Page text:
Key Discoveries - Part 3

16.07.2018

The following was included in the report on the National LCMS Church Worker Family Needs Assessment Pilot Report.

 

Church worker households are either one-direction (not-married or both-church workers or stay-at-home-mom) or two-direction (Church work plus other non-Church Work) vocational orientations creating two types of church worker households requiring care.

 

Regardless the household, somewhere after the morning’s coffee—someone heads off to work.  This study specifically asked, “Which of the following statements best describes your church worker family connection?”  The options were:

  • 1 I am currently a church worker and not married (13% with 7% of Males & 17% of Females)

  • 2 I am currently a church worker, but my spouse, fiancé, significant other is not a church worker (43% with 46% of Males & 41% of Females)

  • 3 I am currently a church worker, but my spouse, fiancé, significant other is not--but was previously (8% with 11% of Males & 4% of Females)

  • 4 I am not a church worker, but my spouse, fiancé, significant other is currently a church worker (17% with 12% of Males & 10% of Females)

  • 5 We are both church workers (20% also 24% of Males & 16% of Females)

 

For those self-identifying with 1 I am currently a church worker and not married and 5 We are both church workers, we see one-third, or vocational orientation (and when including 3 I am currently a church worker, but my spouse, fiancé, significant other is not--but was previously).This one-way vocation orientation both shares and is totally immersed in the church/school workweek, fixed vacation opportunities, notion of Sunday or evening duties, and so forth.While the roles might be different, the degree of cognitive dissonance as far as explicit and implicit expectations by their employers are similar.Church worker family care has a central focus—church work, likely as part of the problems faced.

 

Now, for those self-identifying with 2 I am currently a church worker, but my spouse, fiancé, significant other is not a church worker, 3 I am currently a church worker, but my spouse, fiancé, significant other is not--but was previously, and 4 I am not a church worker, but my spouse, fiancé, significant other is currently a church worker, we see .This two-way street can be church/school + other, or other + church/school and means there are likely both church/school & other calendars, or other & church/school workweeks, multiple vacation opportunities, values for Sunday and evening duties, and so forth. This household faces a growing list of confounding variables as work and home life are sought to be balanced.

 

But not all vocational orientation is equal.To the question “I am currently”, and “If married, my spouse is currently”, our crosstabulation of our aggregate revealed 672 (67%) self-identified as “Professional” with 354 (43%) of the 827 married and not retired responding to the “my spouse is currently” question identifying their spouse’s vocational status as also “Professional”.This Professional + Professional combination was (n=79) and (Roster & non-Roster) Workers (n=151) for married workers self-identifying their spouse’s work.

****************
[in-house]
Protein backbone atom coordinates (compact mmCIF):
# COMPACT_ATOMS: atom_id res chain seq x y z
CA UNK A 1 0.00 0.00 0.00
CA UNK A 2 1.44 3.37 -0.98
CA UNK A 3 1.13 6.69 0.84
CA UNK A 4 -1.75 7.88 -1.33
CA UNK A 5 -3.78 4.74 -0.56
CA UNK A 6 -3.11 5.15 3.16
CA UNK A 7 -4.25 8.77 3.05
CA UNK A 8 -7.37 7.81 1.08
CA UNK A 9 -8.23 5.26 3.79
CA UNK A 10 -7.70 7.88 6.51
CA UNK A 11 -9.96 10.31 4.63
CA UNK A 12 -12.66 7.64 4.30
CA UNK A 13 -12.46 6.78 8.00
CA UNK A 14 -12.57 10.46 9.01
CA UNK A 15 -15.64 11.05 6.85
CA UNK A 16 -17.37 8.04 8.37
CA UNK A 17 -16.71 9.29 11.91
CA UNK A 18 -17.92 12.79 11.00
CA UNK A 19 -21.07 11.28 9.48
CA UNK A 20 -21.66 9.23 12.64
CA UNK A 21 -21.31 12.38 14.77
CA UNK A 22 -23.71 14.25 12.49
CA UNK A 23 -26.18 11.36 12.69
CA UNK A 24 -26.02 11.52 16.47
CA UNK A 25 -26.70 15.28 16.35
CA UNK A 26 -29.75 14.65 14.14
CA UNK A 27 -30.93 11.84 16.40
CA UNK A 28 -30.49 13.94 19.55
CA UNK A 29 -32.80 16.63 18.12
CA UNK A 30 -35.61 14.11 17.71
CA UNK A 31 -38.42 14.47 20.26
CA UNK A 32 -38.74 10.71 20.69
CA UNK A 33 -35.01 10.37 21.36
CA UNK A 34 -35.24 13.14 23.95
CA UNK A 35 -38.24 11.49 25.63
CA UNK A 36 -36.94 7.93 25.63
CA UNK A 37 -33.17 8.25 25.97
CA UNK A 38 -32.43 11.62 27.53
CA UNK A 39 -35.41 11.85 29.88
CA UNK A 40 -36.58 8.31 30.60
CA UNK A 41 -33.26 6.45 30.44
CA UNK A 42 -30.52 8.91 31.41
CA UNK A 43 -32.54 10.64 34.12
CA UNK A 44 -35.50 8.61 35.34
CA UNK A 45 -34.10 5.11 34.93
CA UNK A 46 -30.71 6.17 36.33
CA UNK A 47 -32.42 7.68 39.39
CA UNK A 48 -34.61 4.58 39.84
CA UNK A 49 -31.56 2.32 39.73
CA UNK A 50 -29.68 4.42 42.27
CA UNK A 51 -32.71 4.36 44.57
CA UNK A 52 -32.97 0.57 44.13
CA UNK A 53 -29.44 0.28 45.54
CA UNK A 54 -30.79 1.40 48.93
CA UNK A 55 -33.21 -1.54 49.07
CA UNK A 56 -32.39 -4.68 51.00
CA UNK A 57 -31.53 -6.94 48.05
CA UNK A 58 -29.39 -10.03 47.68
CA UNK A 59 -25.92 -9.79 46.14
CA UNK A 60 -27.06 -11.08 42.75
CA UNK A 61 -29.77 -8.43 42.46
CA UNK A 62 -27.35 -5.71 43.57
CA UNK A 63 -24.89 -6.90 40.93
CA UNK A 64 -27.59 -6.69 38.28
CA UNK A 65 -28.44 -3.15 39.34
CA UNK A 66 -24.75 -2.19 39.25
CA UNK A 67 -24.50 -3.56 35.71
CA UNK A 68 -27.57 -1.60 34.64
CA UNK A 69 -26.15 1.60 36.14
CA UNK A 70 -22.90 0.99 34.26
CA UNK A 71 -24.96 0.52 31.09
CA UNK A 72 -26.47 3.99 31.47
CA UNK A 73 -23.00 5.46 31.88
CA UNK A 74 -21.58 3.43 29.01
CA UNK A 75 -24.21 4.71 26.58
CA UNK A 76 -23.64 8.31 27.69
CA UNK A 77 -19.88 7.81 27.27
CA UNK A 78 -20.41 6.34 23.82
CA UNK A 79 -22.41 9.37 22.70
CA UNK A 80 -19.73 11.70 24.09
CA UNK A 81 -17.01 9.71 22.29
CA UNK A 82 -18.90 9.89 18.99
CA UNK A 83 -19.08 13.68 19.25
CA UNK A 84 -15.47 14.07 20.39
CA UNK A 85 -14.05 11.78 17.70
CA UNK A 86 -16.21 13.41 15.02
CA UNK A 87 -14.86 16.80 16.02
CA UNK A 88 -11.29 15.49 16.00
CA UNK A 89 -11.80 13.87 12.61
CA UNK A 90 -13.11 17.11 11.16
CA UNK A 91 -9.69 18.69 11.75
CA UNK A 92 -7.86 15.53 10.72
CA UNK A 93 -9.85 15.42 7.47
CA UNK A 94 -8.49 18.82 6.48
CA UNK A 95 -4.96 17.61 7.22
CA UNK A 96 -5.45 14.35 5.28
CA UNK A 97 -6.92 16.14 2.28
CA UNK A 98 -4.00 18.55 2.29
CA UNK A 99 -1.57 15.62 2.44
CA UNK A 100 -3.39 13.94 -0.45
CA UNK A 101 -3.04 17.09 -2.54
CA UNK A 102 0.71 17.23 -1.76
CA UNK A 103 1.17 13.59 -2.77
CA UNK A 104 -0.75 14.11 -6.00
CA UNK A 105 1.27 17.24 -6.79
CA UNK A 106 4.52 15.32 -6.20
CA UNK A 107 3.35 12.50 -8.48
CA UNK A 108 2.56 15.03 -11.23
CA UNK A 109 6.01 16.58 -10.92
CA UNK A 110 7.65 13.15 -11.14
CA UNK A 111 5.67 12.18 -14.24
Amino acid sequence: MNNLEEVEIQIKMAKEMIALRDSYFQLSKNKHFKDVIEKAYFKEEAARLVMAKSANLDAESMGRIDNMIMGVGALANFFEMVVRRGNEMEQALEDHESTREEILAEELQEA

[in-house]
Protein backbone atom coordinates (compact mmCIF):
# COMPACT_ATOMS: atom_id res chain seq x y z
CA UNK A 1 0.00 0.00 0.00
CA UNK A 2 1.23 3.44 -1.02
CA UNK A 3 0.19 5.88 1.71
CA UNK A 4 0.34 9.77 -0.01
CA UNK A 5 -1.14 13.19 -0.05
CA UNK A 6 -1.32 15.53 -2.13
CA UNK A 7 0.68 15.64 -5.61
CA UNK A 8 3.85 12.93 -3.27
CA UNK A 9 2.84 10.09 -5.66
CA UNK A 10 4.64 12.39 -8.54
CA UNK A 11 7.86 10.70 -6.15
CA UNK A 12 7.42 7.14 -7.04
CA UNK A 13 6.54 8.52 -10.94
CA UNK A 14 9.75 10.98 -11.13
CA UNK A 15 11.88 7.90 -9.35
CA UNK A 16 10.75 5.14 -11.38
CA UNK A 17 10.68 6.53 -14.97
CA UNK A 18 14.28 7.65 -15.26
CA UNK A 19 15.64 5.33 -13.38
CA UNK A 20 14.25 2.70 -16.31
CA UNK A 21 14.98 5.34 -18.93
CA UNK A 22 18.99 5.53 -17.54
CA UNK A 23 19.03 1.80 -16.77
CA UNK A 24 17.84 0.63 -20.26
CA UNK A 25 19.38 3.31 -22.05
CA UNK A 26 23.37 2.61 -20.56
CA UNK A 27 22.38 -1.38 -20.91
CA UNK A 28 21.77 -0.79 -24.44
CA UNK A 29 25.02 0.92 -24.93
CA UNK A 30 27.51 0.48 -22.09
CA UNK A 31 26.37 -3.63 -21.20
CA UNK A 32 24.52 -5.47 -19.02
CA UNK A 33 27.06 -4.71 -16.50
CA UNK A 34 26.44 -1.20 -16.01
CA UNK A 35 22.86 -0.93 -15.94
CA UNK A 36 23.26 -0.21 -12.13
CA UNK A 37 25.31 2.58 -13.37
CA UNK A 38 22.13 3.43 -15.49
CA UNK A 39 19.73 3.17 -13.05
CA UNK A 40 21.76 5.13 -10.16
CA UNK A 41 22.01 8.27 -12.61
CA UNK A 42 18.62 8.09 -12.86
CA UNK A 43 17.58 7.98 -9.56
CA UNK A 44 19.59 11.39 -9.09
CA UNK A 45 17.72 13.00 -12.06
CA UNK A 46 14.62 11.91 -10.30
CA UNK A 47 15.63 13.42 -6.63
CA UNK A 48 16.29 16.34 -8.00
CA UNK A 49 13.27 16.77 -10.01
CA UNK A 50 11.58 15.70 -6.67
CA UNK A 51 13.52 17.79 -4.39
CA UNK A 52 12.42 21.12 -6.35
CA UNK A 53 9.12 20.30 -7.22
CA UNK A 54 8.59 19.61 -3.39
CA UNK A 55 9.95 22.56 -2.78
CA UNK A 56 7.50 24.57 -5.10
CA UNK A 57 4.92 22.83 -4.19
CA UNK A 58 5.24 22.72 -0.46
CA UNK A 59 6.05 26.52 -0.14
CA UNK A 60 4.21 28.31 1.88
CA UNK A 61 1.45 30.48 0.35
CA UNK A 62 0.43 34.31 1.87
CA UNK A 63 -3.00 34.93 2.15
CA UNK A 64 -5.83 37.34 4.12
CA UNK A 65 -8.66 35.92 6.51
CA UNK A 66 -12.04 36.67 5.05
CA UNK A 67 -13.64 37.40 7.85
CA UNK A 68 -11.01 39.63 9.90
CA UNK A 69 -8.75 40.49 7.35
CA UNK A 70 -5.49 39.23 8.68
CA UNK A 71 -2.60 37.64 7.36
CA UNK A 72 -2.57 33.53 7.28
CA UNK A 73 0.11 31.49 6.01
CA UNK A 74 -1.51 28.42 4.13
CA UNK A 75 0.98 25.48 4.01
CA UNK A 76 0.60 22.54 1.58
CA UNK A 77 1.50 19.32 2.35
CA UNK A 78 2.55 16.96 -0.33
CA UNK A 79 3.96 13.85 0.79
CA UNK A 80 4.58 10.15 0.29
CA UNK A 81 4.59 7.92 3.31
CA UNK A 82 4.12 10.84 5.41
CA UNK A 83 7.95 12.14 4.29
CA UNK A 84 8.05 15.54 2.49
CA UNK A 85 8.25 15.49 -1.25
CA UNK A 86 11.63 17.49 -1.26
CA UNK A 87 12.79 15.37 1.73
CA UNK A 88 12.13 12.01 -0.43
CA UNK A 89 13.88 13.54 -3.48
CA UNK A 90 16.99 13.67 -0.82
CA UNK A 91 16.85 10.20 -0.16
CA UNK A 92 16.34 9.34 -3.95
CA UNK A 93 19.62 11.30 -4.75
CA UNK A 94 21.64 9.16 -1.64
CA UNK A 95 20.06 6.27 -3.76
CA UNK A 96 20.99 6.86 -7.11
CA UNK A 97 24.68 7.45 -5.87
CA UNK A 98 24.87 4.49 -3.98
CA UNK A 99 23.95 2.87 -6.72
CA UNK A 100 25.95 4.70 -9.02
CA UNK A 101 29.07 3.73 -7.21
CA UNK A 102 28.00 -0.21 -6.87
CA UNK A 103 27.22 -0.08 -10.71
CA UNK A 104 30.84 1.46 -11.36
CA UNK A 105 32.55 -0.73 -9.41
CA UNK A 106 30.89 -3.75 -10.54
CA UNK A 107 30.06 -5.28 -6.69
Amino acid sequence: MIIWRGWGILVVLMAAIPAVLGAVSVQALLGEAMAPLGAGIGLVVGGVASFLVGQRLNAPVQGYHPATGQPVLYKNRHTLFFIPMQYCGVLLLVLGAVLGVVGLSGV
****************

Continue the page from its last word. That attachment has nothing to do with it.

It is clear that the term “professional church worker” takes on a different meaning when closely examining the prevalence of two-professional households, whether ordained or commissioned.Of special note is that and maintain their own professional schedule—making joining their spouse at District one-to-many events a calendar-juggling issue.Considering some forms of one-to-some enrichment venues is worthy of consideration.

 

This contrast between the one and two directional vocational orientation is especially pressing when a church views the church worker’s spouse from a one-directional household lens when in truth, to make church worker life work, the spouse is maintaining their own full-time professional role and set of expectations.  Since 2009, the counselors at Shepherd’s Canyon Retreat have indicated that during the weeklong counseling retreats they heard the common themes of: having feelings of resentment, powerlessness, intimidation, and sadness regarding the dynamics within the parish over which they have little influence, or capacity to control. 

 

Add the “unwritten Pastor’s Manual” + the “conundrum of both one-directional and two-directional church worker households”, we begin to see attention needed both within the church worker household system, but also within the parish system pertaining to expectations of this “New Boomer” generation from which we do not yet know how spouses will react. With typical parishes significantly weighted with as many of two-thirds of members forming their church worker expectations out of the Good Warrior, Lucky Few and Baby Boomer generations, District level solutions will likely be required.

 

For the Commissioned church worker household (including both Roster and non-Roster ministers), the professional + professional two-directional vocational orientation has far more women in the church worker role, than for Ordained minister households.  Further analysis is underway to gain additional insights. 

 

 

 

 

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